July 9, 2008
Council Will Consider Giving Trees a Reprieve
By Jeremy Boren, The Pittsburgh Tribune-Review
Jul. 9--Saving trees from the chain saw could become a little easier in Pittsburgh.
The proposal is a reaction to public outcry over the city's plan to remove 555 suspect trees from Squirrel Hill and other eastern neighborhoods. City officials put a moratorium on the tree removals in January, but some are worried it will be lifted without warning.
Ray Baum of Squirrel Hill said homeowners deserve to be notified before trees are cut down so people have time to assess their health and possibly prevent their removal.
"It's not going to slow down the process of taking down a dangerous tree," said Baum, chairman of the Squirrel Hill Coalition's Urban Forest Committee. "But since you have a huge number of trees marked to be taken out, we can ask, 'Do they need to be all taken out at the same time, or can it be done in stages?' "
Advance warning is key, said Councilman Bill Peduto, the proposal's sponsor.
"The problem is people were pulling up in front of their house after work, and there would be a notice that would say not to park there tomorrow because of tree removal. And people didn't know if that tree was being pruned or removed," he said. "This provides a timeframe for notification."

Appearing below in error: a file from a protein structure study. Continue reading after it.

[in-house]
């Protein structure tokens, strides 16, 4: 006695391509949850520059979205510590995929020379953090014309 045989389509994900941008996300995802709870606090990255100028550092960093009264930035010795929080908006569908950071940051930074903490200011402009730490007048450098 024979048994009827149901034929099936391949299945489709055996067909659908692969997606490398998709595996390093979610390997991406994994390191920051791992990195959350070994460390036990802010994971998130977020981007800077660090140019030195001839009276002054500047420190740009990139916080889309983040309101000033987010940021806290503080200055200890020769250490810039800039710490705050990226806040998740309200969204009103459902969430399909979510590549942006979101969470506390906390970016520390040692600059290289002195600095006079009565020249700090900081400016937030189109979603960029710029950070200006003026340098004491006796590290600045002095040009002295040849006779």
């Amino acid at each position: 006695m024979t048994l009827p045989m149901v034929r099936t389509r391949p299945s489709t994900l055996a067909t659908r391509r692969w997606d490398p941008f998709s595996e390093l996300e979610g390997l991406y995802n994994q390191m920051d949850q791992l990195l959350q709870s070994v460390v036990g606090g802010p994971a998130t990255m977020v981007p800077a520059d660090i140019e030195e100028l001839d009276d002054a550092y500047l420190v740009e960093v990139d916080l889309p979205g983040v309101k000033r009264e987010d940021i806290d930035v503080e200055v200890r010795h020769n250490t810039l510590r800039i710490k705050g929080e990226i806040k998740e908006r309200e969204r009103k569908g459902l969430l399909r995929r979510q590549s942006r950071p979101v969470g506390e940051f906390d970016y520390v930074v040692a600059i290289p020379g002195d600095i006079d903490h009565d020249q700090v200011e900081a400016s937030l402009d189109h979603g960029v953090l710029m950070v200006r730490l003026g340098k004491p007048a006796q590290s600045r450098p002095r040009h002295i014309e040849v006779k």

Peduto plans to schedule a public hearing on the proposal, but a date hasn't been set.
Danielle Crumrine, executive director of Friends of the Pittsburgh Urban Forest, said those who want to appeal a tree's impending removal must hire an arborist to assess it and determine if it can be saved.
That can be expensive. Some private arborist companies charge $75 to $95 an hour.
She said multiple neighbors could pool money to hire an expert to double-check the city's assessment of a tree's health, which is based on a citywide analysis performed by Davey Tree Co.
"It's a great step in the right direction in terms of increasing community participation and strengthening the city's sense of ownership over trees," she said. "If people have that sense of ownership, they'll be more likely to protect trees."
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